How Would Medicare ‘Part E’ Work?

A person filling out a form with a pen

A person filling out a form with a pen

Medicare provides health insurance for older Americans and to those with disabilities, but a new proposal might make it available to almost anyone who cares to buy in.

With midterm elections coming up, it appears that Democrats have settled on healthcare as a main issue to run on. As such, there are at least five new plans circulating with the idea of expanding health care provided through the federal government.

The latest plan (brought forward by senators Chris Murphy, of Connecticut, and Jeff Merkley, of Oregon) is called the “Choose Medicare Plan.” It would allow for individuals — or the companies they work for — to buy Medicare like they would for any privately-offered health plans.

Should the plan get the green light, how will it pan out? What would it mean for the health insurance market?

Ryan McKenna, PhD, an assistant professor in the Drexel’s Dornsife School of Public Health, studies health insurance reform and the public policy surrounding it. Here, he sheds some light on what this new bill might look like if it were applied.

  • Expanded — Not Universal — Coverage

The bill does not guarantee universal coverage, but represents a public option on the healthcare exchanges, or Medicare Part “E”.

It would allow non-elderly individuals who earn between 100 and 600 percent of the federal poverty line (that line stands at roughly $25,000 for a family of four this year) to purchase subsidized insurance, including Medicare coverage on Affordable Care Act marketplaces. The current cutoff sits at 400 percent of the federal poverty line and allows individuals to purchase private plans only.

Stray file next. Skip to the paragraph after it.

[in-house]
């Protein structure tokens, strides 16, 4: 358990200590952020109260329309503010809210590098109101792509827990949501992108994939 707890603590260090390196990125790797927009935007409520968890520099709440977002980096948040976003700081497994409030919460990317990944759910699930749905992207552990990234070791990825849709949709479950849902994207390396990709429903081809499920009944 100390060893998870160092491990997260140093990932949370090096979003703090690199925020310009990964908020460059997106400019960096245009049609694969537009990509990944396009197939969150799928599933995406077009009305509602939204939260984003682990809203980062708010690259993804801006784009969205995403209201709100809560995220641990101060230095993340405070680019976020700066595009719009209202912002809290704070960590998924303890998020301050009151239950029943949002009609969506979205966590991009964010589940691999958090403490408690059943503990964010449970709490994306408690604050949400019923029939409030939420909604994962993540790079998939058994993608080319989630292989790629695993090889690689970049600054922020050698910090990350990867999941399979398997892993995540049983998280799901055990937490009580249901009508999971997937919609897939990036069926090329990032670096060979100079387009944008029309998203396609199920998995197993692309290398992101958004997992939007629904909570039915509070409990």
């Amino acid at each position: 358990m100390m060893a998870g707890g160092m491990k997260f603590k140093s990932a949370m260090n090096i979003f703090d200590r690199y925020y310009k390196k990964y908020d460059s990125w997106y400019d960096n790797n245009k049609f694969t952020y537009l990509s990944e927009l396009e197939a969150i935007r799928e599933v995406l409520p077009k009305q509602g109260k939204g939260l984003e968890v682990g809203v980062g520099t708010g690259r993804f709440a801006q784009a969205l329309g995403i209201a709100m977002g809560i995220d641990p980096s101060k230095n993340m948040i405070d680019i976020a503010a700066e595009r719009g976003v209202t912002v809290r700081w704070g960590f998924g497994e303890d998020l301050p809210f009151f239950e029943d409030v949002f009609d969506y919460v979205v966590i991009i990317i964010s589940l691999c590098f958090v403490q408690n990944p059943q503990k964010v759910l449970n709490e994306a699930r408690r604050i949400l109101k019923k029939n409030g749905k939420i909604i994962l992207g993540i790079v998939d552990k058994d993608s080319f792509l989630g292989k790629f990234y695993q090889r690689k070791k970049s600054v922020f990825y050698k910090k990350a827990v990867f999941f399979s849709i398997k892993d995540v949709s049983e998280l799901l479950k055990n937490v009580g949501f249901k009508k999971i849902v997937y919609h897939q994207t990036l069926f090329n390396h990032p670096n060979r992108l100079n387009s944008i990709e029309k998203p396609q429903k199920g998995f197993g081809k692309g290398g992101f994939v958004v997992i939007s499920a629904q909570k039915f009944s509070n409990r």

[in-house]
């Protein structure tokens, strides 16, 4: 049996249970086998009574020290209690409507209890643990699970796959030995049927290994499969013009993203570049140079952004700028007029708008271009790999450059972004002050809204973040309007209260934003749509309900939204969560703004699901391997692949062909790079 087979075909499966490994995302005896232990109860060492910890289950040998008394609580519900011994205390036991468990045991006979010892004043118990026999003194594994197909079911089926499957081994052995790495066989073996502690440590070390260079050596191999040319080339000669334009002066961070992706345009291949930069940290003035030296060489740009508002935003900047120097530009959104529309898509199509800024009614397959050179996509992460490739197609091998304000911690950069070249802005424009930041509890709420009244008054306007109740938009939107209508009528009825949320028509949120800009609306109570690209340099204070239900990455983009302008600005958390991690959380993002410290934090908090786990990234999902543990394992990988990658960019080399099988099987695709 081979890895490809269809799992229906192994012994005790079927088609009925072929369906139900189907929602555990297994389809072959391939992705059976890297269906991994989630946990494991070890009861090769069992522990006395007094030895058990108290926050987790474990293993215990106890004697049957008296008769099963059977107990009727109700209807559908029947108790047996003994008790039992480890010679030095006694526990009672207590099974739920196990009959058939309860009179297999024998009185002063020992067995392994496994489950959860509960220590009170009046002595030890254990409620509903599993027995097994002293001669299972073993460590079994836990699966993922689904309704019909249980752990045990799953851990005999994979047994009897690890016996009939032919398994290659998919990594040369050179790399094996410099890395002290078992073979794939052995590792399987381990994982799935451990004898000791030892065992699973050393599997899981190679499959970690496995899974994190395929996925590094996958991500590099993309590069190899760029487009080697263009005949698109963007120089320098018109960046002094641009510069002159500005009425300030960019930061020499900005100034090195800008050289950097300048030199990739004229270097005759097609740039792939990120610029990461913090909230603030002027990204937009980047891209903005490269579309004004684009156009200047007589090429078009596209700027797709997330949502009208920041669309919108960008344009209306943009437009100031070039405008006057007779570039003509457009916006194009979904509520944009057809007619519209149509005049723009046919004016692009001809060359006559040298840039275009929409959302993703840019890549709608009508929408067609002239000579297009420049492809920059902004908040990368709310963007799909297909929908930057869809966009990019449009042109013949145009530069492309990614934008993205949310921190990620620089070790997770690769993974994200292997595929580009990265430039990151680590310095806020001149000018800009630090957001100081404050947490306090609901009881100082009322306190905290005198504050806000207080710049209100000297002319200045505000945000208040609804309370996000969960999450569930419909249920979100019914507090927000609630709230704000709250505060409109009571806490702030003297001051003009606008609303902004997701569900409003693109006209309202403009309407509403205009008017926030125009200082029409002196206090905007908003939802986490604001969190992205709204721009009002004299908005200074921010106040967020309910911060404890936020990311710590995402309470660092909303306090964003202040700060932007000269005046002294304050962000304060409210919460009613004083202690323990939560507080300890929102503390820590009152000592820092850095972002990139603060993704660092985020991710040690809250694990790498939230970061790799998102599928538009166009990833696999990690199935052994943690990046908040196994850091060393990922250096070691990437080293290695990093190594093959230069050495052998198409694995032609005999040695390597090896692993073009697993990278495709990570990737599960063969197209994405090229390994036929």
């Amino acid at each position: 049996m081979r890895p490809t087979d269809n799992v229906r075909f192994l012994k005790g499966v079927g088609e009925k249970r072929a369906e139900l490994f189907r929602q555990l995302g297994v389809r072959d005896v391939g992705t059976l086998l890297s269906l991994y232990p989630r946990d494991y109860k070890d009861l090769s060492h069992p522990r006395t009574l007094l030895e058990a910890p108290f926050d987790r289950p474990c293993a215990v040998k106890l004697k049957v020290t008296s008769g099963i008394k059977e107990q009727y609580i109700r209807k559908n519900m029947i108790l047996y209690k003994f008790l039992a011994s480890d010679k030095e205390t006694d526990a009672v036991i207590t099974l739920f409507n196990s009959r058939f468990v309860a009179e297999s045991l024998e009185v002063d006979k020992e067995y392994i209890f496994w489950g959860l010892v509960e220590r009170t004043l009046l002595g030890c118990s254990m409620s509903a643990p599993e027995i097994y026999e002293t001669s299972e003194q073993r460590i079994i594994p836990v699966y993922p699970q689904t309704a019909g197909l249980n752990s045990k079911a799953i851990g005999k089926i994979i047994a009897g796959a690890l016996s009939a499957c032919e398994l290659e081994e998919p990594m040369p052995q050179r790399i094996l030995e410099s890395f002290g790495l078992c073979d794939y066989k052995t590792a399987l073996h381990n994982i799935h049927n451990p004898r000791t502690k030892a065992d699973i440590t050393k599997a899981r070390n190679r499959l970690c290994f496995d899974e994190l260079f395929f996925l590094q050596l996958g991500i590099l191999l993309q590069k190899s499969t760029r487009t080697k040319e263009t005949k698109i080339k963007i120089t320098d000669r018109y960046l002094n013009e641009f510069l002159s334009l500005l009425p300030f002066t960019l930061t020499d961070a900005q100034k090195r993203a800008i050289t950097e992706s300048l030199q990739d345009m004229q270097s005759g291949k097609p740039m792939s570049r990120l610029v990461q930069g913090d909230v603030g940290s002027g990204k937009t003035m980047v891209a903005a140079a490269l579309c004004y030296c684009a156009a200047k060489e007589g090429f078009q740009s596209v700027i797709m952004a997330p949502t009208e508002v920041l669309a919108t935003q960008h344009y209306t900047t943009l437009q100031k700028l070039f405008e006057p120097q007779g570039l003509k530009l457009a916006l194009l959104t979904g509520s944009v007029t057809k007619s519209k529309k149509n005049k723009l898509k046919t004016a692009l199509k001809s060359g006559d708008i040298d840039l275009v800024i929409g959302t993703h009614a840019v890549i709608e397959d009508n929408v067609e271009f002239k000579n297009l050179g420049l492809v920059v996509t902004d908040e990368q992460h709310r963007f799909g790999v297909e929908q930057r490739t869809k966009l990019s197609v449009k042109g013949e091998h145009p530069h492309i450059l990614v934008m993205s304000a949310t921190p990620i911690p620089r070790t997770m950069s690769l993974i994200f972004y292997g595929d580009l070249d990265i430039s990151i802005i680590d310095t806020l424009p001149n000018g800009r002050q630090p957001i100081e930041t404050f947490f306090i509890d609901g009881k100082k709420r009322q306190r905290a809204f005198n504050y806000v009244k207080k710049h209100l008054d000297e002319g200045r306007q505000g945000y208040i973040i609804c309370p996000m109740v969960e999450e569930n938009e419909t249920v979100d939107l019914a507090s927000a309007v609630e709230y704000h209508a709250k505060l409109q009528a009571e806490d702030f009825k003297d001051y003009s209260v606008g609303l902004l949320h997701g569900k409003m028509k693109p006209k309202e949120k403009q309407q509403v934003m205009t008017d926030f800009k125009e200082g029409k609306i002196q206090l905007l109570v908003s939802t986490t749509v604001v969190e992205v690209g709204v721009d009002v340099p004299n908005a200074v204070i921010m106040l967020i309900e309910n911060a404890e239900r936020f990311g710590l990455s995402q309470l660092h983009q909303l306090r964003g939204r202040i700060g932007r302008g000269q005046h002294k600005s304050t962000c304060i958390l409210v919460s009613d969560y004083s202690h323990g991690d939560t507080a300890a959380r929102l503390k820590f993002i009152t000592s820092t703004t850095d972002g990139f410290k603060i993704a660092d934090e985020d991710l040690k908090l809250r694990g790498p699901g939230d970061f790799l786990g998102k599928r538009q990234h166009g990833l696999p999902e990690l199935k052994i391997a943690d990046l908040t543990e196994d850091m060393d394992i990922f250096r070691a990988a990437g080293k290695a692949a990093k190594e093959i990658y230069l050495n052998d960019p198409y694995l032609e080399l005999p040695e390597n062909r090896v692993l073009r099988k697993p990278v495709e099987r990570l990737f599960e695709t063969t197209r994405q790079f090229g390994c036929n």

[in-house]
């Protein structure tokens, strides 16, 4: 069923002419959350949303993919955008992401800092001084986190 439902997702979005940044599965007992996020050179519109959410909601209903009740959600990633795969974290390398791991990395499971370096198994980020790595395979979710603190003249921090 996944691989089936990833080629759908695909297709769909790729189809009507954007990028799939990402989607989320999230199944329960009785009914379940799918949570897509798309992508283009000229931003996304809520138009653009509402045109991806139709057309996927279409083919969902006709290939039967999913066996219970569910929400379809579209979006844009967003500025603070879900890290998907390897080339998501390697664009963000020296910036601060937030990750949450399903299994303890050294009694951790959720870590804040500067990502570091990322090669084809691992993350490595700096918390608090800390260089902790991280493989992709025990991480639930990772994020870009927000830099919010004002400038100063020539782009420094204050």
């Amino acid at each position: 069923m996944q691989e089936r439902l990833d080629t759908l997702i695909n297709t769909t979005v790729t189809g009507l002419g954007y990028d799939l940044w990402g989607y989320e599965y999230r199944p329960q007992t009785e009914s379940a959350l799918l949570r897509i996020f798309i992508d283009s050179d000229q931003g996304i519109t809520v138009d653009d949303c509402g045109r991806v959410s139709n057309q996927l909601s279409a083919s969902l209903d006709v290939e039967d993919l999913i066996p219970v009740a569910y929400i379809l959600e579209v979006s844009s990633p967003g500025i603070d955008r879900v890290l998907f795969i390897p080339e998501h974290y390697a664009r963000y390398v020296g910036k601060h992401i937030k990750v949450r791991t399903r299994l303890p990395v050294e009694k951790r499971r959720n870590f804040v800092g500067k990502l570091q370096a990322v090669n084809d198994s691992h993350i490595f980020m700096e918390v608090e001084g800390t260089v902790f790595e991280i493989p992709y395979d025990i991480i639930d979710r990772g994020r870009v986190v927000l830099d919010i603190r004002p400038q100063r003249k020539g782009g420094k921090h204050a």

However, those caught in the coverage gap in non-expansion states would receive no extra benefits.

Additionally, like the current structure of the marketplaces, undocumented individuals would not be allowed to participate.

  • Increased Competition

More competition would be created, as well as additional options for rating areas without many insurers under the proposed bill. Due to uncertainty in the marketplaces, low profitability, and health insurance repeal/reform efforts, the marketplaces suffered a number of high-profile exits from insurers in 2017.

The Kaiser Family Foundation estimates that in 2018, approximately 26 percent of exchange enrollees had only one insurer to choose from. Adding Medicare into the mix would increase competition, so one benefit could be lower premiums.

Additionally, under Medicare Part E, any doctor participating in Medicare will have to accept Part E enrollees. Given that approximately 93 percent of non-pediatric primary care physicians do participate in Medicare now, this will create relatively generous provider networks.

  • Adverse Selection

Despite the fact that these plans must be priced like other ACA plans, making them affordable could potentially be difficult. That’s because Medicare currently insures very few nonelderly individuals and there are a few challenges being thrown into the mix.

In 2019, the financial penalty on the individual mandate will be removed, so some people might completely opt out of buying health insurance. Additionally, wider networks might mean doctors see a disproportionate amount of people who frequently need to utilize health care.

These two forces could result in premiums going up. It is not a certainty, but it’s something to pay attention to if Part E passes.

Any media interested in speaking to McKenna should contact Frank Otto at 215.571.4244 or

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